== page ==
By Charity Wanja

Organic waste is a big challenge in all markets in the country, comprising about 80% of the garbage collected, and as we approach the rainy season in most parts of the country, it will be a hustle for the cleanup crews from the County governments to maintain a clean open air market.

Hence, Destiny Africa, through its founder George Mahinda Kinyanjui, found a solution for the county government and farmers through a trial project at Gakoromone Market in Meru County.

“We are responding to recycling organic waste in Gakoromone Market which is about 80% of the garbage that is dumped at Nkunga dumpsite. Organic waste from the market is a big nightmare for both the traders and county workers who keep the market clean,” he said.

“To avoid getting carbon dioxide and methane during organic waste management, we thought the best way to decompose it is using black soldier fly (BSF) insects. The BSF has a simple life cycle, the adult survives for only about a week to mate and lay eggs which become the larvae.”

Destiny Africa founder George Mahinda Kinyanjui in a cap overseeing the black soldier fly project with county officers from various county departments at the Gakoromone Open Air Market
Trays where the organic waste is put for the larvae to feed on

“The larvae eat organic waste to produce organic fertilizer and the larvae are also a good source of crude protein (60%) for animal feed. That means you can cut cost of buying soya and omena for your livestock,” said Mahinda whose idea helped Meru County win the Global Mayor’s challenge by Bloomberg philanthropists, the competition designed to spark innovative, replicable ideas for improving cities, and the lives of people living in them, by encouraging leaders to think outside the box about how to confront their most difficult challenges.

The black soldier flies (BSF) were selected for this project since they are safe and do not transmit any diseases and consume the organic waste turning it into fertilizer while the excess larvae can be used as crude protein for animal feed hence leaving zero residue of pollution and land filling.

Black soldier larvae

For the project to be effective Destiny Africa had to teach traders of the market how to sort out the garbage in various bins ranging from organic waste, plastics and metallic. This has enabled the traders to make an extra coin in selling the organic waste to livestock farmers leaving behind little waste for the county government to clean up. This is helping the project not to have a pile up of organic waste and the little that is left is fed to the BSF.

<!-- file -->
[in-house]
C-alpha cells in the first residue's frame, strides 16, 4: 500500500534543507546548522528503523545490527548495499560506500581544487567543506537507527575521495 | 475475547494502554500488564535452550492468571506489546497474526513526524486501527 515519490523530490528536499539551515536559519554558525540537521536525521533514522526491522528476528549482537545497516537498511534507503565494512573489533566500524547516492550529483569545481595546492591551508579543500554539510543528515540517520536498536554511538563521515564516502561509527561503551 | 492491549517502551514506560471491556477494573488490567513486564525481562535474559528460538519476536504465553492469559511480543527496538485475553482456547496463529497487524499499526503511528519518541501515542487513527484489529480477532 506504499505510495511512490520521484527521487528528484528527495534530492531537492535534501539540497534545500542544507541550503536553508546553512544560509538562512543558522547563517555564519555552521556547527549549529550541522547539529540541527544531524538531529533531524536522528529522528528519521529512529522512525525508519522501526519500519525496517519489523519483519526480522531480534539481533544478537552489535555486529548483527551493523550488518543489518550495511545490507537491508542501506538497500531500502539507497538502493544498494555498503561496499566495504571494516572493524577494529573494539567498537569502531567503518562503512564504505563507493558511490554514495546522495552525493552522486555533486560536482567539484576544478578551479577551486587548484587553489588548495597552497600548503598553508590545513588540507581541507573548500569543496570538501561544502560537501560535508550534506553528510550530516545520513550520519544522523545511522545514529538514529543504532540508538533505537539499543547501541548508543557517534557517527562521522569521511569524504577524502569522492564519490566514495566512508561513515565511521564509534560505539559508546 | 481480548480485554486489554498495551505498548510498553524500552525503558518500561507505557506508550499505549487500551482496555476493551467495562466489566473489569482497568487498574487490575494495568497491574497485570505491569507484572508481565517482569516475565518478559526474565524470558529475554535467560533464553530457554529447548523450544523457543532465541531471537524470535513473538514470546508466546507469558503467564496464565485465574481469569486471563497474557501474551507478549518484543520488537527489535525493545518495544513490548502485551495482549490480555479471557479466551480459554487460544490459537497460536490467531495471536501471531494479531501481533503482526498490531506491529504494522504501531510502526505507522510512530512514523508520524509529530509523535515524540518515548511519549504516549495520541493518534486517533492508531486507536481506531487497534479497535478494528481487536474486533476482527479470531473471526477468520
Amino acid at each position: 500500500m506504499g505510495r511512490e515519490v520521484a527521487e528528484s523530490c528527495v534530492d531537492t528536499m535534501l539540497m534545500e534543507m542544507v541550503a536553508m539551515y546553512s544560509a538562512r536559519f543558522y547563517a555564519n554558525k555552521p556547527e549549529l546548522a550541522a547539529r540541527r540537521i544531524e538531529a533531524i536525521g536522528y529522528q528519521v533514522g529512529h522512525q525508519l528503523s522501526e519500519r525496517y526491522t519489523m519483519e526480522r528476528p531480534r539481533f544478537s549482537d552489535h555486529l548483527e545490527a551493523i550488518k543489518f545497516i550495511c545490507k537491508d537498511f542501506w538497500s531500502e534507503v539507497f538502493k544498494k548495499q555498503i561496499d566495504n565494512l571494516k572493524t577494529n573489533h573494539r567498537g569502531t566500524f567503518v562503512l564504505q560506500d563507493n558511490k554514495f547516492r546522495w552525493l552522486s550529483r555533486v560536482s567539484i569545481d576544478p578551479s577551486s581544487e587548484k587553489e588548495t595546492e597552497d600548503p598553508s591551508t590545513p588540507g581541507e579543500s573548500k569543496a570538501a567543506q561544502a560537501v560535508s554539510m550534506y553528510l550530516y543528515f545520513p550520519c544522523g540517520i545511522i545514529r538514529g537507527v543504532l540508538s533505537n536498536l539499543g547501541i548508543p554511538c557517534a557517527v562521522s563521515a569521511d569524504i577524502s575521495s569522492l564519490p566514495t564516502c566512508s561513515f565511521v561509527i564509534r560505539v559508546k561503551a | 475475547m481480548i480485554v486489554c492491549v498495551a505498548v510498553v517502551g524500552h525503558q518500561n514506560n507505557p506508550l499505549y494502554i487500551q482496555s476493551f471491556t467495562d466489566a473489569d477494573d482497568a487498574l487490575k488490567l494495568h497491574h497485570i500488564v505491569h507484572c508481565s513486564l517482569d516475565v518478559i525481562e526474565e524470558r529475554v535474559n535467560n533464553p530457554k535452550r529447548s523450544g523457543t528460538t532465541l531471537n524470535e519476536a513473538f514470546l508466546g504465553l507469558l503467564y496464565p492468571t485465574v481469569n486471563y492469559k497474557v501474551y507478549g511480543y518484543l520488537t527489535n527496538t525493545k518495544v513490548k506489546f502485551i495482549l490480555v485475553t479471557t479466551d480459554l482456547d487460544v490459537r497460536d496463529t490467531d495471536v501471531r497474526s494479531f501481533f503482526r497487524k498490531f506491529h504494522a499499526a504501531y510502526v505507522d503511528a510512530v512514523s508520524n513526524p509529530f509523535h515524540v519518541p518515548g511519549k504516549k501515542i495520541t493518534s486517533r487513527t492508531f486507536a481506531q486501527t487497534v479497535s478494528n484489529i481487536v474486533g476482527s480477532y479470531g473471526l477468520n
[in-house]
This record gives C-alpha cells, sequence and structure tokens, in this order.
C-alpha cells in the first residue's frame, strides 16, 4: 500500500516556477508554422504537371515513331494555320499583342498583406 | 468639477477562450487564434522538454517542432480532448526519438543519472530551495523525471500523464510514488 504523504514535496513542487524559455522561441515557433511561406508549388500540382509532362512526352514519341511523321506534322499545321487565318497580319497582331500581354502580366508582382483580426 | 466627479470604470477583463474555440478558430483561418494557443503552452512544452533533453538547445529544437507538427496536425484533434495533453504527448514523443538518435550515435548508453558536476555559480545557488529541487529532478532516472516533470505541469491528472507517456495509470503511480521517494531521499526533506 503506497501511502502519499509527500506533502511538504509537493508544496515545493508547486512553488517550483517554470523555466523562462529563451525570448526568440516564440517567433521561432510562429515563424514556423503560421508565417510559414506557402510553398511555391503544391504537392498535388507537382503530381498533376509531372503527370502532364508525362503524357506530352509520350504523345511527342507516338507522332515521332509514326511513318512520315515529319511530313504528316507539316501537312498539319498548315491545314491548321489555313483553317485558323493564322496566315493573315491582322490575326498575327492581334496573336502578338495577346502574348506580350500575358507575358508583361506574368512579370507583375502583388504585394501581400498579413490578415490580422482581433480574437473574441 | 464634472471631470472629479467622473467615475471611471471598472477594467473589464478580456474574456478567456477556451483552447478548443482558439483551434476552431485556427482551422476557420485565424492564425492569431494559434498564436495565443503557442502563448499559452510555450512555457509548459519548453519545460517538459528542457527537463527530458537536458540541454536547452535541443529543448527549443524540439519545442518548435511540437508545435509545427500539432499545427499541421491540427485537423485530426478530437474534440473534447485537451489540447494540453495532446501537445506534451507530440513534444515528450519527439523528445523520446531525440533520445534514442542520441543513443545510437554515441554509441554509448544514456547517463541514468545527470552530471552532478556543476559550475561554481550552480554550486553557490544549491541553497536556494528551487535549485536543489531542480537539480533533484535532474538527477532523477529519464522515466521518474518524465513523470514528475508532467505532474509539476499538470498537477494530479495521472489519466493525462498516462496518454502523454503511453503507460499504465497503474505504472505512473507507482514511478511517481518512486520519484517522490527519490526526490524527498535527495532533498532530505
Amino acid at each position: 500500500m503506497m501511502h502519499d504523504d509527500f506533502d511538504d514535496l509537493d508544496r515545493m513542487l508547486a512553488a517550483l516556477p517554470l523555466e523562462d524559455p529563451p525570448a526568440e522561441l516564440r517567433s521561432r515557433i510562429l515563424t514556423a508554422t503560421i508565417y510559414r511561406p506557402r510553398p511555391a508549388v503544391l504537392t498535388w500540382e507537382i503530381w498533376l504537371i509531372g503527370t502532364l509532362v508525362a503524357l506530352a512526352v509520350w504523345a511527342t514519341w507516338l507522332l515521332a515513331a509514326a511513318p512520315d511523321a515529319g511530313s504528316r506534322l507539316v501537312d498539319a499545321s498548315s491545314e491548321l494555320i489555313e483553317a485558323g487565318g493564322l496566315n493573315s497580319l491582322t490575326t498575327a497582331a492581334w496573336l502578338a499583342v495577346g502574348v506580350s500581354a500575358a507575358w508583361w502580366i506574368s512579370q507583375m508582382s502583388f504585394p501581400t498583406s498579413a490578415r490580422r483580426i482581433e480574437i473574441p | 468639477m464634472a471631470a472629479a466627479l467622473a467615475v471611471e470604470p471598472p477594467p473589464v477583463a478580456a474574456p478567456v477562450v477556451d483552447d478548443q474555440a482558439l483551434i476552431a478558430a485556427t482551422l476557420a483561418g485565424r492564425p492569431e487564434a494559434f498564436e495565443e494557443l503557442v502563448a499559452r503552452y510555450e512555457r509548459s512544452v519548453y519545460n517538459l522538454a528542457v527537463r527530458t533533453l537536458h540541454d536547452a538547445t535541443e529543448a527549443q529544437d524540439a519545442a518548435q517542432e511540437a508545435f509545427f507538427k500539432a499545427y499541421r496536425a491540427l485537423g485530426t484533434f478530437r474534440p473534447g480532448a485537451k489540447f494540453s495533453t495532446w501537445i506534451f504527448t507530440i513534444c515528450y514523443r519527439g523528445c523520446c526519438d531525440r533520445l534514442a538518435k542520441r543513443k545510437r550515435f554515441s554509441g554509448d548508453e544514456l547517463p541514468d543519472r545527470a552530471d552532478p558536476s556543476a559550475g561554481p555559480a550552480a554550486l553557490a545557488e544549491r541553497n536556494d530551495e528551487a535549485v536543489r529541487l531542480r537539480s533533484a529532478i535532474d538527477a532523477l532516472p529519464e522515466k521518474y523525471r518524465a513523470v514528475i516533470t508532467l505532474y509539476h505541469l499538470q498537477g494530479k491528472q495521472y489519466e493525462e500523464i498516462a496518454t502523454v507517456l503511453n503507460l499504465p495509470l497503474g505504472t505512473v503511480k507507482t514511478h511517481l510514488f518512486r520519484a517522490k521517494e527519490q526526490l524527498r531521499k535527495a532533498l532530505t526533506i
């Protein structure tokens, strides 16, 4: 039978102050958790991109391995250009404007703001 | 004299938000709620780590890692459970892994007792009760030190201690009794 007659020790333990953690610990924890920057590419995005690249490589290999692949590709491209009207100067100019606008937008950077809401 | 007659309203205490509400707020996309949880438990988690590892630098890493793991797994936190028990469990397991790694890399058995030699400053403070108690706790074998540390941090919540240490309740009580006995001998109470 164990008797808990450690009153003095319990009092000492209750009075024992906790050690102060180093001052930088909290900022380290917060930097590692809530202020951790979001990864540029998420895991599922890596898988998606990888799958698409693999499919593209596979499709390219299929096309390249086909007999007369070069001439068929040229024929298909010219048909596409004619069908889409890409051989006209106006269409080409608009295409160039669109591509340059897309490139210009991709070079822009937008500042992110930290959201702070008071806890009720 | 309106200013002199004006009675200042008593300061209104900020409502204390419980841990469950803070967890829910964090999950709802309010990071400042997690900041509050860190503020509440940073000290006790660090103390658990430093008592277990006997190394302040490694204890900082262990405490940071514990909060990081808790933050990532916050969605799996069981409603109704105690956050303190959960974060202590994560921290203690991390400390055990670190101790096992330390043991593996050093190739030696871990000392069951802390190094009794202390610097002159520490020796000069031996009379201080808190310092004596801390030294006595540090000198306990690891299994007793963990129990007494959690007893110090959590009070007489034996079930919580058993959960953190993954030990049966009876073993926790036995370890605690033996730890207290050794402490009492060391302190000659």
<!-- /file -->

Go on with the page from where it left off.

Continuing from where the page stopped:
Patrick Kirimi, a cabbage trader and farmer is impressed with the organic fertilizer produced by the BSF larvae.

” Once they start selling I will be the first one in line to buy and set up a greenhouse like this and produce my own fertilizer. We get goat manure for farming from Isiolo and its environs which costs about ksh30,000 (about USD 300)  to ksh 40,000 (about USD 400) to buy and transport. The larvae will save me a lot of money I spend on fertilizers,” said Kirimi, a trader at Gakoromone market.

Patrick (in black and grey coat) and other traders at the green house for demonstration on the larvae organic waste management at Gakoromone market

On the other hand, Retired Major Gideon Gitonga, a farmer in Gatimbi, Meru, once tried to keep the black soldier flies but failed. Gitonga depended on a YouTube tutorial but missed a few details on the construction of the green house that cost his larvae and black solider flies to die.

” I practice organic farming in my farm, when I first heard of BSF I was intrigued and wanted to learn more and use them to supplement protein for my fish and poultry. I spend about ksh 7,000 (about USD 70) to buy omena (silver fish), and about ksh 5,000 (about USD 50) to buy soya as protein for the livestock,”said the 70-year-old farmer after going through the demonstration project at Gakoromone Market.

“During the construction of my greenhouse I did not leave a place to regulate and monitor temperatures, the other thing that was amiss was the larvae cage. In the larvae cage the BSF would fly out and go lay their eggs in other parts of the greenhouse. That was my major failure but I am ready to pick up and continue BSF farming.”

Moses Mutharimi (green) demonstrates to farmer how black soldier larvae works to Retired Major Gideon Gitonga and his wife

The demonstration project was started with a 100g of five day old larvae at a cost of ksh 800 (about USD 8) locally sourced from a farm in Nyeri County. They were later put in trays of organic waste weighing 8kgs. The larvae were left to consume the waste for nine days before the older larvae is transferred to the larvae to the larvae cage for mating and breeding as mature black soldier flies.

The larva cage is a walking inn, cage made of a light cotton material with blocks of wood where the BSF lay eggs. Once the eggs are laid they are scrapped and put in a container which has a wet cotton wool with glucose and wheat barn as food. Once they reach five days old they are taken out and put in trays to consume organic waste.

Some of the challenges they have experienced in the project include; lack of cooperativeness from some of the traders who do not want to sort out the trash nor use one designated dumping site, during the rainy season there’s more organic waste since there is plenty of food for the livestock hence traders don’t sell their organic waste.

However, the biggest limitation in the project is the occasional cold weather experienced in Meru which is at the foot of Mount Kenya. The BSF require to be kept in warm temperatures’ ranging between 28 – 35 degrees Celsius while in Meru the temperatures can drop to as low as 4 degrees during the cold season.